Sifan Hassan is in a league of her own. The Dutch star completed an unprecedented double after she cruised to victory in the 1,500 metres, to add to the 10,000m title she had won a week ago at the IAAF World Championships in Doha.
No woman or man had won 1500 and 10000 double before in the history of the World Championships or Olympics. But that was until Sifan put on a masterful run at the Khalifa International Stadium last night.
During the course of her stunning run, Sifan repeatedly looked behind to see how close her rivals where to her. But she didn’t have to bother as the 26-year-old was clearly way ahead before posting victory in a championships record time of 3:51.96 seconds.
Sifan’s dominance was such that defending champion Faith Kipyegon of Kenya was a distant second in 3:54.22, with Ethiopian Gudaf Tsegay in third in 3:54.38.
The winning time was the sixth-fastest 1500m run in history and just two seconds shy of the 3:50.07 world record set by Genzebe Dibaba in 2015. “This is amazing for me. This is such an honour,” said Sifan.
“I am showing what you can do with the hard work. It was amazing when I crossed the finish line and saw that time. I am so happy as this was a hard win for me. I felt very good after 10,000m so I decided to go for 1,500m. I have been working hard for 1,500m this season. It looked this was easy for me but it took so much hard work,” she added.
Sifan was the overwhelming favourite with Kipyegon, making a comeback from the birth of her first child, poised to give her a tough fight. But as it turned out, Sifan ran her own race, jumping onto the lead after 300m and never even ceded an inch as she stormed to the finish.
The men’s shot put final was no short of a world class as championships records tumbled like nine pins. In the end, American Joe Kovacs won arguably the greatest shot put competition in history with the joint-fourth-best throw of all time — 20.91 meters.
Kovacs’ victory margin over Rio Olympic champion Ryan Crouser and 2017 world champion Tom Walsh was a mere one centimetre. It was Kovacs’ second world title after he had won in 2015 in Beijing. He had won silver at the previous Olympics and Worlds. The 30-year-old’s winning throw came in his last attempt.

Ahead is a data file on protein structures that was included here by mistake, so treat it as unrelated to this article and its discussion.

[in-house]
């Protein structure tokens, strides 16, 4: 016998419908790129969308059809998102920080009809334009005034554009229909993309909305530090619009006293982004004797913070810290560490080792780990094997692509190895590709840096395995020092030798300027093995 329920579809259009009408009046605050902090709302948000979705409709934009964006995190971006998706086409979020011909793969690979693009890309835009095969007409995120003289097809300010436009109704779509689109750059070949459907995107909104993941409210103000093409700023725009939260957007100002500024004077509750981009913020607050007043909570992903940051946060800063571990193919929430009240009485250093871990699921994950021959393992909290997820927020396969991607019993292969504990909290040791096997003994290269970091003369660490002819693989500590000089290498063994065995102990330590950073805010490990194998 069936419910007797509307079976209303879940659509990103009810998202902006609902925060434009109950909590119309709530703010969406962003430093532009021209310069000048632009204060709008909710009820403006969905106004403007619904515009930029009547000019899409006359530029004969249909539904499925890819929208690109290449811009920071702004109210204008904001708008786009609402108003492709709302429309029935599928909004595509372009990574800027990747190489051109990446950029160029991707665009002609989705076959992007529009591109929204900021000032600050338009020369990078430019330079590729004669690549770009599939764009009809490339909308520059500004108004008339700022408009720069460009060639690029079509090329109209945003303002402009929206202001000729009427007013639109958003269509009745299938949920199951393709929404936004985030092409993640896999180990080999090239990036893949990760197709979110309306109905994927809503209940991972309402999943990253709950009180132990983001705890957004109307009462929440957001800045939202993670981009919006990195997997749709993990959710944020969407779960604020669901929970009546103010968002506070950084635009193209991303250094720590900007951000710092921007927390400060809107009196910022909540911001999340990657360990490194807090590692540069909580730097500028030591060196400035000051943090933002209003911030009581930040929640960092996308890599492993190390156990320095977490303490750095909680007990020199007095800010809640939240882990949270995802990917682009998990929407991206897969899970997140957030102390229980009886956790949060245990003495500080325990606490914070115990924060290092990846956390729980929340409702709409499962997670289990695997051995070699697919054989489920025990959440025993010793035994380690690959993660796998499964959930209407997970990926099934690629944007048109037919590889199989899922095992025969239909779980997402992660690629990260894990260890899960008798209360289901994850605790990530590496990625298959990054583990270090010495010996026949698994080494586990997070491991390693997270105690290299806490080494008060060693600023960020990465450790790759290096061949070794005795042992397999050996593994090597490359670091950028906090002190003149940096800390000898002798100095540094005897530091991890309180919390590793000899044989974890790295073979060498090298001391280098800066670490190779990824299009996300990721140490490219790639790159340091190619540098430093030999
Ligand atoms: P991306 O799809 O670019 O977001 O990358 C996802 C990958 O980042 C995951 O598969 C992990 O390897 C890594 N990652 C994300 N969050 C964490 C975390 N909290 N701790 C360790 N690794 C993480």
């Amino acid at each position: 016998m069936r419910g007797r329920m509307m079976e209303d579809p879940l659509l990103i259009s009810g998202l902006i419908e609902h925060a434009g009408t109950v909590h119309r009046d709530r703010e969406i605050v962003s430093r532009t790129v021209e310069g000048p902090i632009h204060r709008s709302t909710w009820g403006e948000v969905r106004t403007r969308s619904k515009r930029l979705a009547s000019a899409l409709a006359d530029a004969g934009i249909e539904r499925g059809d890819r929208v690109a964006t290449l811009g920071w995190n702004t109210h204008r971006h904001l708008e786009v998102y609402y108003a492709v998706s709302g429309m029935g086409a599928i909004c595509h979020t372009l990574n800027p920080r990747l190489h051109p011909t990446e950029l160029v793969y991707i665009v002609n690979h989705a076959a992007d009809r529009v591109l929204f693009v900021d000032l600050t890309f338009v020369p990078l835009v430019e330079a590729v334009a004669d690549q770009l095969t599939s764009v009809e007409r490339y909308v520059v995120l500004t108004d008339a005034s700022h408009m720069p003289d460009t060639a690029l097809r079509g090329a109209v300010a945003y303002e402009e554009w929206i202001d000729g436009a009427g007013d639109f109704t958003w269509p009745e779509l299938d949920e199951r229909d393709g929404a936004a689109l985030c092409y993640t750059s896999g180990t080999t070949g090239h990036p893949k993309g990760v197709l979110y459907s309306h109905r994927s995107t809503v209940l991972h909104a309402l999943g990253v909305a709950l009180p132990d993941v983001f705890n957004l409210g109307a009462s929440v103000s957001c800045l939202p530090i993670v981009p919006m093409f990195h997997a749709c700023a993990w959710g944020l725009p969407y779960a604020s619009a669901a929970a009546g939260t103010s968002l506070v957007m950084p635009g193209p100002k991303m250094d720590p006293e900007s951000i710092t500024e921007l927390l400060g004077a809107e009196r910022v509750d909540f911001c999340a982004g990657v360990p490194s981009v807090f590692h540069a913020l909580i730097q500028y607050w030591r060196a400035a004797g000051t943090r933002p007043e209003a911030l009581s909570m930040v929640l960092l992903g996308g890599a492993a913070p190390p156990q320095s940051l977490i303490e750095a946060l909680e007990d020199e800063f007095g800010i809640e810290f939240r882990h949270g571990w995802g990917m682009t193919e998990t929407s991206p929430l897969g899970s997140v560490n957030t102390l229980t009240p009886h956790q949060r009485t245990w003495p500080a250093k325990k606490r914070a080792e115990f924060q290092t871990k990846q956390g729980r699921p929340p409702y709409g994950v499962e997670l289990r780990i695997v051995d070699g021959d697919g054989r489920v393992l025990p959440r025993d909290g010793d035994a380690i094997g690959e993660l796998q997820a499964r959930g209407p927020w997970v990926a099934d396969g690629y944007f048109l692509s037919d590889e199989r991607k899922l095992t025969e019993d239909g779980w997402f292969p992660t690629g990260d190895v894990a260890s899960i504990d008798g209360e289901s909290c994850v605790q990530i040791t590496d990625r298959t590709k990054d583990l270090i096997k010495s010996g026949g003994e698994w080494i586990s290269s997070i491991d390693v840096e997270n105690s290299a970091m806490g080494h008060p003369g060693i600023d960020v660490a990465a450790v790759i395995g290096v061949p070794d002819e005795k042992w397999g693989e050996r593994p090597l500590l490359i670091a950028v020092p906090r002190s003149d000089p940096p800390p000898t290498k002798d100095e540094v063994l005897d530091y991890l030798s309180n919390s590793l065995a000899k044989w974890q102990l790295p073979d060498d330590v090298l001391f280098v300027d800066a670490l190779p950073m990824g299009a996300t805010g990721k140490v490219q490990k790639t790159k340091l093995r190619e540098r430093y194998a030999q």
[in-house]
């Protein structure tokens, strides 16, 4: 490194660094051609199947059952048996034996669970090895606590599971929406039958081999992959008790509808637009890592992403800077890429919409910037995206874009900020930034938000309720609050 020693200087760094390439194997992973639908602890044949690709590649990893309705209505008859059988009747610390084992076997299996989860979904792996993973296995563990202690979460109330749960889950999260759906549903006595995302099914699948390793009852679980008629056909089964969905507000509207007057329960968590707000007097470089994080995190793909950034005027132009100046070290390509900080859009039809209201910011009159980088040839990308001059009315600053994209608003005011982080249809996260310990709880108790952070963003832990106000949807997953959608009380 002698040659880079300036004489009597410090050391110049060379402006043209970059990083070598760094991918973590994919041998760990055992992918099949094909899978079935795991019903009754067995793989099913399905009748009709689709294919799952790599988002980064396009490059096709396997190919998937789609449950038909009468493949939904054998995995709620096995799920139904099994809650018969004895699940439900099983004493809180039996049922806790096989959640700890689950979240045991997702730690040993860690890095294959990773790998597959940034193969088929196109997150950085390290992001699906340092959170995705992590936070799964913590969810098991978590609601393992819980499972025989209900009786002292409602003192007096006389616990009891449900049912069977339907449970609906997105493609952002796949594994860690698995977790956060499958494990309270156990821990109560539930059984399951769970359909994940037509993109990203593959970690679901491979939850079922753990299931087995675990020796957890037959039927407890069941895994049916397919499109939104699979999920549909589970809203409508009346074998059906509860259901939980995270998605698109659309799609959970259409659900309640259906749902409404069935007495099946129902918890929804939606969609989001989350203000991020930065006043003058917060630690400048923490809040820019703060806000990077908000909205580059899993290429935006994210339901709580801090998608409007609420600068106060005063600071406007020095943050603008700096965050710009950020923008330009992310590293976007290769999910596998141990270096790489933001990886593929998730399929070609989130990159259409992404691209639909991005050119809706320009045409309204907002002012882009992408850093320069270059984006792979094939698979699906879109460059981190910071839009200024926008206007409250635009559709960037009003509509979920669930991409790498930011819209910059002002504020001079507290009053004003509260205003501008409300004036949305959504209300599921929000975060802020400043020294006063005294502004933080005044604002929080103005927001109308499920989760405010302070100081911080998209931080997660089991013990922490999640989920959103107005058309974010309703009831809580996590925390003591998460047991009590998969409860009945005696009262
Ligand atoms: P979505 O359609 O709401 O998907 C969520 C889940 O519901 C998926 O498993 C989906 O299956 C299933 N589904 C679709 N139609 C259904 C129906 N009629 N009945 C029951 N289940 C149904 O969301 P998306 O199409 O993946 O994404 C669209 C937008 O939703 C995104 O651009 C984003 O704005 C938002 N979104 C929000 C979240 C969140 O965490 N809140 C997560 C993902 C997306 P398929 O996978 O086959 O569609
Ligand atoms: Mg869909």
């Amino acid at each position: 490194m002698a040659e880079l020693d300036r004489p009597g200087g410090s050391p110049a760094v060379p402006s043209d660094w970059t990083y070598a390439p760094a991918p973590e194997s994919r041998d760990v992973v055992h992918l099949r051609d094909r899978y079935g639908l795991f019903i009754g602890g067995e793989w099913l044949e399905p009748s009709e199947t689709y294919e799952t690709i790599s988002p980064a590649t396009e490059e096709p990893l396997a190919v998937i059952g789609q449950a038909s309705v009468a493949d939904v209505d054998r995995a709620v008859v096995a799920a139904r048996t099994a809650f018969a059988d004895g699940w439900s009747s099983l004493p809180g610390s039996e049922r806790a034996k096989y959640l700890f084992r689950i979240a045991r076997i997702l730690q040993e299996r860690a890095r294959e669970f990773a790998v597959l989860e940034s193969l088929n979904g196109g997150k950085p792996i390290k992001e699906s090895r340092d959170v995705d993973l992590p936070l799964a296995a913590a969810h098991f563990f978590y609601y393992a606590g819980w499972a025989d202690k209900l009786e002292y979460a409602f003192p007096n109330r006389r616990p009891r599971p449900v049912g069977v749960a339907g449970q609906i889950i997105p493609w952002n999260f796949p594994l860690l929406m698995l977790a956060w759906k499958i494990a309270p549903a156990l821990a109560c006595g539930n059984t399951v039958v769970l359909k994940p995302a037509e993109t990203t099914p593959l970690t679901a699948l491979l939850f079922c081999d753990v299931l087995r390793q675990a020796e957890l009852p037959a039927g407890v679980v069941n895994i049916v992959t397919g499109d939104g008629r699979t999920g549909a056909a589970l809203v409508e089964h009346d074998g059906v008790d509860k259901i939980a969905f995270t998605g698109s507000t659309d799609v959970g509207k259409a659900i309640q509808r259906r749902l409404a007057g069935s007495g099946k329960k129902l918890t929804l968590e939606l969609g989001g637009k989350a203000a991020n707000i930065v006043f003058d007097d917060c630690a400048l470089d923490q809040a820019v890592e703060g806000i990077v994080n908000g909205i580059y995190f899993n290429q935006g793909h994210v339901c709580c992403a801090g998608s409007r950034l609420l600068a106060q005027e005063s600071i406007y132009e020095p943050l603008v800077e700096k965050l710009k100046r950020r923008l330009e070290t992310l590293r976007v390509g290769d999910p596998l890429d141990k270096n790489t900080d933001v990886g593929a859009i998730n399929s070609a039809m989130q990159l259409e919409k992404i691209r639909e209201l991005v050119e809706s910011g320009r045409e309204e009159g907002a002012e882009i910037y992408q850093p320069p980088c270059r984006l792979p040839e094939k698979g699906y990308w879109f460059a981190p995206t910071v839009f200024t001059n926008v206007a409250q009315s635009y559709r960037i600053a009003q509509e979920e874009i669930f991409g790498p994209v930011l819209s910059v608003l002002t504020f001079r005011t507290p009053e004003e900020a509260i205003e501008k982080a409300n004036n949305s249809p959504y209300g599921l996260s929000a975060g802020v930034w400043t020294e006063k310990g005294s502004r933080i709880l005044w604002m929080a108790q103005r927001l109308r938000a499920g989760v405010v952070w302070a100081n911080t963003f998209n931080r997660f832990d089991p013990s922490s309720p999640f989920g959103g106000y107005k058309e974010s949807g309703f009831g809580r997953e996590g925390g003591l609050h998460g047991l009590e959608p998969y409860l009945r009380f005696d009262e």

Joe Kovacs of the US celebrates winning gold in Men's Shot Put Final at the Khalifa International Stadium in Doha
“It is a time to celebrate,” said Kovacs. “Coming to this competition, I was hoping for a new PR and then I saw Ryan throwing far, the others throwing far, I just cannot be happier to get the gold medal. This everyday hard work, it just paid off. This is definitely the final which made the history,” he added.
Defending champion Walsh had set the bar high in the final with his very first throw of 2.90m, which was the championship record, but Crouser also saved his best for last, matching New Zealander’s mark. Crouser walked away with silver ahead of Walsh, who had only one legal throw in the competition.
“It was an unbelievable competition with a lot of fireworks in the round six. This final was crazy and I am so happy to be part of. I am really happy with my season. Every meet except for one was over 22 metres, which is a standard for shot putting. I wanted gold but to see Joe (Kovacs) throw a personal best in the last throw, I can't complain,” Crouser said.
Venezuela’s Yulimar Rojas won her second consecutive world title in the triple jump. The 23-year-old’s second jump of 15.37m was enough for her on the night to clinch the gold medal.
“It’s been a long and successful year,” said Rojas, who became the fourth back-to-back winner. “I came out to break the world record -- I tried in the first three rounds but then I felt tired and my legs didn’t respond as I wanted. But I am super happy and grateful.”
Venezuela's Yulimar Rojas celebrates winning the Women's Triple Jump final at the 2019 IAAF Athletics World Championships
Jamaican star Shaneika Ricketts, who upset Rojas to take the Diamond League title in Zurich in August, had to settle for silver with a jump of 14.92m jump. Veteran Catherine Ibarguen showed she still can compete with the best as the 35-year-old won bronze after leaping a distance of 14.73m.
Meanwhile, there were plenty of shocks in the qualifications of the 100m hurdles and javelin throw as the three Olympic champions were dumped out. Brittney Reese, long jump champion in 2012; Brianna McNeal, 100m hurdles champ in 2016; and Thomas Rohler, javelin king in 2016, all failed to progress to today’s final.
Reese was knocked from 12th to 13th place overall from the two groups of long jump qualifying. The American was only able to produce a best of 6.52m.
In the men’s javelin, Germany’s Thomas Rohler and 2018 Diamond League champion Andreas Hoffman failed to hit the 84m qualification mark, with only four of them earning the automatic entry. Hofmann could only muster 80.06m, while Rohler had a best of 79.23m. Their compatriot Johannes Vetter hurled the javelin at 89.35 and will be the overwhelming favourite to win the title.
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